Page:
Over 1,000 schemes planned to improve pavements, cycleways and roads in Hertfordshire

Over 1,000 highway schemes have been given the go ahead after councillors approved a £102m capital budget for highways and transport in Hertfordshire.

Between April 2023 and March 2024 more than 1,000 maintenance and improvement schemes will be delivered across Hertfordshire’s 3,200 miles of roads and pavements.

Planned works include repairs and maintenance to pavements, roads, bridges and traffic signals, as well as improvements such as tackling safety problems, reducing traffic congestion, and making walking and cycling more practical and attractive options.

This year’s highways funding includes £7m for smaller schemes that local county councillors have identified as important for their areas.

Cllr Phil Bibby, Cabinet Member for Highways and Transport, said: “We know that the condition of the county’s pavements, cycleways and roads really matters to our residents, and it matters to us too. While we can’t do everything, this work programme, along with the regular repairs we do, will make a real difference across the county.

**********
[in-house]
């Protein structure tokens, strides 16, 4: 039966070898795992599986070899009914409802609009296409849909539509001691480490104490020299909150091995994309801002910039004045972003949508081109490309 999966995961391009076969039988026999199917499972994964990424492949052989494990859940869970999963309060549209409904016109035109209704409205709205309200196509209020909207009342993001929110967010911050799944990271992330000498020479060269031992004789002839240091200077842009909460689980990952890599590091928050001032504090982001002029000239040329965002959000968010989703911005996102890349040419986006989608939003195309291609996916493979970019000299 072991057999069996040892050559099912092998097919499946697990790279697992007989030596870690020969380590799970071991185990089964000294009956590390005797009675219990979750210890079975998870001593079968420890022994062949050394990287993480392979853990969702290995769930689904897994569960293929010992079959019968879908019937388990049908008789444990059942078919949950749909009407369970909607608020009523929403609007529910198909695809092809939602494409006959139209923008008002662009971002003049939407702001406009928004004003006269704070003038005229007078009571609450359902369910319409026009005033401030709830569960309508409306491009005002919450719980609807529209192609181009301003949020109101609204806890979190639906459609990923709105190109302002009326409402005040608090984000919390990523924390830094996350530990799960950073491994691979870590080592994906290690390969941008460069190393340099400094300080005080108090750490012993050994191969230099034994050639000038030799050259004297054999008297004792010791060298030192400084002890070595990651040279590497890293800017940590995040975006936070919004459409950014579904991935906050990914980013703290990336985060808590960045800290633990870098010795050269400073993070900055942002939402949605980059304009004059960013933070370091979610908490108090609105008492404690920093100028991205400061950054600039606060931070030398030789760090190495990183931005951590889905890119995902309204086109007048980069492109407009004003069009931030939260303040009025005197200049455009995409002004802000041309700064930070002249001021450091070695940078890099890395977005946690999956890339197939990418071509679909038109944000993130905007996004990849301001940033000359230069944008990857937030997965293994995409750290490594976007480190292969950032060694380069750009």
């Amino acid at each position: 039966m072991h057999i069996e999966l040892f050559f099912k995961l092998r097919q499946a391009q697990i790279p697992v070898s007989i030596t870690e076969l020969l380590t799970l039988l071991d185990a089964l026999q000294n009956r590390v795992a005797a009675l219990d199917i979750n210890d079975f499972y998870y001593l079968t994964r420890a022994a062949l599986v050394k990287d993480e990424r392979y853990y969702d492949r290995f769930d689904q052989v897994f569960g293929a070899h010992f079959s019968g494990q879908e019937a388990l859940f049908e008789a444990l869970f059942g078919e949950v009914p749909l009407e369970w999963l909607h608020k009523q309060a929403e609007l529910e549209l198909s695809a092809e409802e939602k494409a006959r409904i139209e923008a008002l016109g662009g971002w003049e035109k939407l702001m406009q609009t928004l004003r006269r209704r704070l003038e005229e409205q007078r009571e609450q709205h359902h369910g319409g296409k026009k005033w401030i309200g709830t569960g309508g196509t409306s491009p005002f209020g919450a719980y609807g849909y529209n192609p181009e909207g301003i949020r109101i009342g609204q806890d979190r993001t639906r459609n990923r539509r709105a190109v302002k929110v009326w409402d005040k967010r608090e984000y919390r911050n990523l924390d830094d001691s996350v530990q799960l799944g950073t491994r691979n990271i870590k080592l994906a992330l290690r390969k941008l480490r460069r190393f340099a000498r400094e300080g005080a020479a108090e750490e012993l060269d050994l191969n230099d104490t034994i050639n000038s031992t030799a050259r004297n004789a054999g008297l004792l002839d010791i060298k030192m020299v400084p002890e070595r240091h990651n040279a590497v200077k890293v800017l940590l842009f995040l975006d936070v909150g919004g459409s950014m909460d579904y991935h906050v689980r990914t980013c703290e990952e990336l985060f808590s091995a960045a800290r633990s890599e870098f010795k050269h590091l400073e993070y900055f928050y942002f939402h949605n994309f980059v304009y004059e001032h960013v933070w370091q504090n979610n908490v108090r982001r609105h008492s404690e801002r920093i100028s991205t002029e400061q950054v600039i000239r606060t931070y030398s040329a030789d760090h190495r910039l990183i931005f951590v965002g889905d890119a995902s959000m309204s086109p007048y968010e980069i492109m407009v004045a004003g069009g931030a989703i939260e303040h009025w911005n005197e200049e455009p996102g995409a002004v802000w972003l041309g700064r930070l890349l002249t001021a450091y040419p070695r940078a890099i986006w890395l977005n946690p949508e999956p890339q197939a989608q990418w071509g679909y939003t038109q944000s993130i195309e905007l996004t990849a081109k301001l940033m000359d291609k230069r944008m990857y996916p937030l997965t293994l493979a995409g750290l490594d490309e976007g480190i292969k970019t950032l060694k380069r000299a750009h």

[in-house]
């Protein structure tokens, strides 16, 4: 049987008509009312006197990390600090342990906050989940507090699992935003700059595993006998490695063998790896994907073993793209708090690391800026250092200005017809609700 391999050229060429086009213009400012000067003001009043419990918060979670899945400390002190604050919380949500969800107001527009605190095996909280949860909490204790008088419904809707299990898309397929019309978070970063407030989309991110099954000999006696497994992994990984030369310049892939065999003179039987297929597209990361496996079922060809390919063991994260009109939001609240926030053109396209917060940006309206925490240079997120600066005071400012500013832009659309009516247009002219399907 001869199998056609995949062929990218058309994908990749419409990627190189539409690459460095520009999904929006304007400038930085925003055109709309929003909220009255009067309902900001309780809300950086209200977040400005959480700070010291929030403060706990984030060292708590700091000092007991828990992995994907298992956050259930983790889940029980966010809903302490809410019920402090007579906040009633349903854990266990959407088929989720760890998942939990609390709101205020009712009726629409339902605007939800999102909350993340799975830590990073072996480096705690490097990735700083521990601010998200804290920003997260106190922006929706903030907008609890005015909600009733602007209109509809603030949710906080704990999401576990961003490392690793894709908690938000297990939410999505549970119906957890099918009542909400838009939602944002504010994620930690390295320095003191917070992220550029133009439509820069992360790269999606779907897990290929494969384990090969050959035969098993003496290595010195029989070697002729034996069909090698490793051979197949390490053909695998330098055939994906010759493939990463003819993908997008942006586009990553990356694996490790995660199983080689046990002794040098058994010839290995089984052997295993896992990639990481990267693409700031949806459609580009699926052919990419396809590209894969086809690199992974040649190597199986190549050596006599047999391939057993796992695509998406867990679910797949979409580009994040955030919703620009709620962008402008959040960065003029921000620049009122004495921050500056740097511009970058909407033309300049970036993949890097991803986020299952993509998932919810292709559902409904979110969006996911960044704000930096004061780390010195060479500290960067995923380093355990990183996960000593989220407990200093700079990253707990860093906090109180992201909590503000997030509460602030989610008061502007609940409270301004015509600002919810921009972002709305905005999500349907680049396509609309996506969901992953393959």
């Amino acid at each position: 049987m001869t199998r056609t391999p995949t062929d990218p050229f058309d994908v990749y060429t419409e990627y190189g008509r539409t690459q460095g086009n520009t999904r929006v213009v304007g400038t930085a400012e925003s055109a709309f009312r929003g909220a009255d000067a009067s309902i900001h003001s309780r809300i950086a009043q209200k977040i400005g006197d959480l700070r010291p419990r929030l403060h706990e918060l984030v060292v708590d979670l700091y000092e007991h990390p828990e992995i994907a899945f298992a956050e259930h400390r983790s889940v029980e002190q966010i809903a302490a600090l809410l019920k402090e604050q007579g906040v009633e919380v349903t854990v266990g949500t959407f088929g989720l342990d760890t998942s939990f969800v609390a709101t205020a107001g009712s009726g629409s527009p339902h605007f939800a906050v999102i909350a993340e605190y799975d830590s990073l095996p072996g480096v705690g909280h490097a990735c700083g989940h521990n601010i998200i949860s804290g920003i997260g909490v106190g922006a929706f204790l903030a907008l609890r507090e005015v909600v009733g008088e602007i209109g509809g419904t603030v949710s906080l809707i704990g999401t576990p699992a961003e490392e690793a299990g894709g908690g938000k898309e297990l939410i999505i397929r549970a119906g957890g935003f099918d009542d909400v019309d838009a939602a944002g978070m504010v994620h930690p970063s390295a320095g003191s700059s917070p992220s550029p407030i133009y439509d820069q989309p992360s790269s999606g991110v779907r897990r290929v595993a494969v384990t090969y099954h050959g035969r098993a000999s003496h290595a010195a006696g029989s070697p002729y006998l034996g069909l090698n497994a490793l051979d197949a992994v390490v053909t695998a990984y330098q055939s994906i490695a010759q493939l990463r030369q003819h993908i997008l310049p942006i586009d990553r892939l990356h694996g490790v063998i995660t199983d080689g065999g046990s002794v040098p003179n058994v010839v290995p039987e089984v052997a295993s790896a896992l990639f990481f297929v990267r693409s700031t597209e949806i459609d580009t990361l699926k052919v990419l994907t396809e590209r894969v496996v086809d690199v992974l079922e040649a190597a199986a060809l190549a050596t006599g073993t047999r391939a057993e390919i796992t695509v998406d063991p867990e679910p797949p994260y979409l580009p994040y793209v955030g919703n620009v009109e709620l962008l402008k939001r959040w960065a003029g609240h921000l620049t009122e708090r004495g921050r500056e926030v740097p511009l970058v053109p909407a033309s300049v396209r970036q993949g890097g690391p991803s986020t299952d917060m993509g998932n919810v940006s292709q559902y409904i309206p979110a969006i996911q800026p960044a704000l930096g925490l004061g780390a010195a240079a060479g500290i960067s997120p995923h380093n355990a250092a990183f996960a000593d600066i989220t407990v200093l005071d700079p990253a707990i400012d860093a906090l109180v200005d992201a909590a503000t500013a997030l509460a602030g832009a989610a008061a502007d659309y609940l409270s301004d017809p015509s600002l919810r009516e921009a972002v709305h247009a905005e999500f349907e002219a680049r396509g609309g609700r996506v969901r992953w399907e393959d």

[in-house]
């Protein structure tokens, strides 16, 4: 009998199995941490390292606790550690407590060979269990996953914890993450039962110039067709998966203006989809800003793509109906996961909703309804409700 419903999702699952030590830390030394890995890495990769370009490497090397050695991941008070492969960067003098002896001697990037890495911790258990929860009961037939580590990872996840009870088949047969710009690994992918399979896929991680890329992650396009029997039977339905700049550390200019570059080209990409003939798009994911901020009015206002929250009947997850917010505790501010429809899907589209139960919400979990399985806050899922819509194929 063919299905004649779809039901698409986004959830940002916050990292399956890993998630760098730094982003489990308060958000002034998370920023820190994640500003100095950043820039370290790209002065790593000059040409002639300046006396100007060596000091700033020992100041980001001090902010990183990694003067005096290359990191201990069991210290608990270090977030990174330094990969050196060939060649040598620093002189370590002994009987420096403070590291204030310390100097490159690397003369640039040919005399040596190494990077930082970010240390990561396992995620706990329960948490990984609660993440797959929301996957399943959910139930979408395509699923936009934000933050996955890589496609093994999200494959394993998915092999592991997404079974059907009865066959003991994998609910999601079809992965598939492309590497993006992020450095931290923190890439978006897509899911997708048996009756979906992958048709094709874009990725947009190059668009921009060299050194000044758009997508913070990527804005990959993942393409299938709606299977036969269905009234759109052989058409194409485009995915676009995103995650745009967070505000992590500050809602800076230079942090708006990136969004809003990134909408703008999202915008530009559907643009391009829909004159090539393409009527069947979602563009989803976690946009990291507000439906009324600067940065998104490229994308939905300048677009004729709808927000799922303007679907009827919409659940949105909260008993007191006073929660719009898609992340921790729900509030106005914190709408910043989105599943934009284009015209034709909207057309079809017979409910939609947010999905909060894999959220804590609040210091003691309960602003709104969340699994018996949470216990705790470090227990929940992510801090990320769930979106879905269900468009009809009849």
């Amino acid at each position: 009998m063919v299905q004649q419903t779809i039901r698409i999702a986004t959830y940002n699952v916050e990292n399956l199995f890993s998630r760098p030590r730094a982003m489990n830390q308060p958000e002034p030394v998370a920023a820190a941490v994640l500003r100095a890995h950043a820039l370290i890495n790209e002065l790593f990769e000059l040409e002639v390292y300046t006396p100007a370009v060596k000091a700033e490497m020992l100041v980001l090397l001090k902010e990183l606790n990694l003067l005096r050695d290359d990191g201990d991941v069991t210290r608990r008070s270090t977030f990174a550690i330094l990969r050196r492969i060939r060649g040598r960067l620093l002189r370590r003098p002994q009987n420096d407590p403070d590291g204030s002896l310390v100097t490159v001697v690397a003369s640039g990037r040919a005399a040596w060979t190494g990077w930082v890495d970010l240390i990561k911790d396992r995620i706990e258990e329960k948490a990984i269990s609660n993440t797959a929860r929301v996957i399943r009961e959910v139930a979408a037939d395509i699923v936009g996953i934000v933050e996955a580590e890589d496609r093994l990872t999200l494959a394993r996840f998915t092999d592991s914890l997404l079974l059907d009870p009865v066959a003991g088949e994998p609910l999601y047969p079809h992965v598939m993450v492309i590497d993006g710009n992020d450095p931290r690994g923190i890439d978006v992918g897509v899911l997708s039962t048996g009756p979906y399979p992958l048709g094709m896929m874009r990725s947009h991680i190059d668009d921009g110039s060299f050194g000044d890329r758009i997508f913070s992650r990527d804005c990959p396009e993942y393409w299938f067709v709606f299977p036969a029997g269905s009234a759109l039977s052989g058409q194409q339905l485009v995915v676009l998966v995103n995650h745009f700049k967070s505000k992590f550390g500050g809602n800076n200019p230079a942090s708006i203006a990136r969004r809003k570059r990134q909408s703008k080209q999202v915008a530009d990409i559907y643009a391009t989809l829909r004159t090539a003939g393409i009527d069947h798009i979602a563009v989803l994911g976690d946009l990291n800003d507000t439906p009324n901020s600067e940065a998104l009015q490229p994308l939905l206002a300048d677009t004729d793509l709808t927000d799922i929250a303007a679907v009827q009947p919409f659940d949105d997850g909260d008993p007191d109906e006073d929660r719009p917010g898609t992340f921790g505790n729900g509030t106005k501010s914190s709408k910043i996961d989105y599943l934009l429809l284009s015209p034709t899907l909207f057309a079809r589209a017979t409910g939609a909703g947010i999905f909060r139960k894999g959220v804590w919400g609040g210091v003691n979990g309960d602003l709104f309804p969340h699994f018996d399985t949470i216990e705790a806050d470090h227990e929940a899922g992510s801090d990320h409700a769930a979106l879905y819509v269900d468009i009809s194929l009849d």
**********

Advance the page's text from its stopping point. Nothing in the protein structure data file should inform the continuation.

“We want Hertfordshire to have the infrastructure that our communities need, and it is essential that we maintain and improve our pavements, cycleways and roads. Our work programme supports our growing county, and invests in new active travel schemes to make it easier for people to choose to walk or cycle to their destinations.”

The Integrated Works Programme covers a full range of highway maintenance and improvement schemes that the council undertakes each year. These schemes are in addition to the minor repairs and routine maintenance, such as fixing potholes, maintaining drains, and cutting grass verges, which are carried out throughout the year.

The works are prioritised in a number of ways. For maintenance works on carriageways we include a combination of roads – both those that need repairs because they are in a poor state now and those that need preventative maintenance work to avoid problems in the near future – while improvement schemes take into account factors like reducing accidents, tackling congestion and making it easier for people to walk, cycle or use public transport instead of their car.

The works programme is ‘integrated’ because, once we have established priorities, we look to see how those schemes can best be delivered together to increase efficiency and reduce disruption on the roads.


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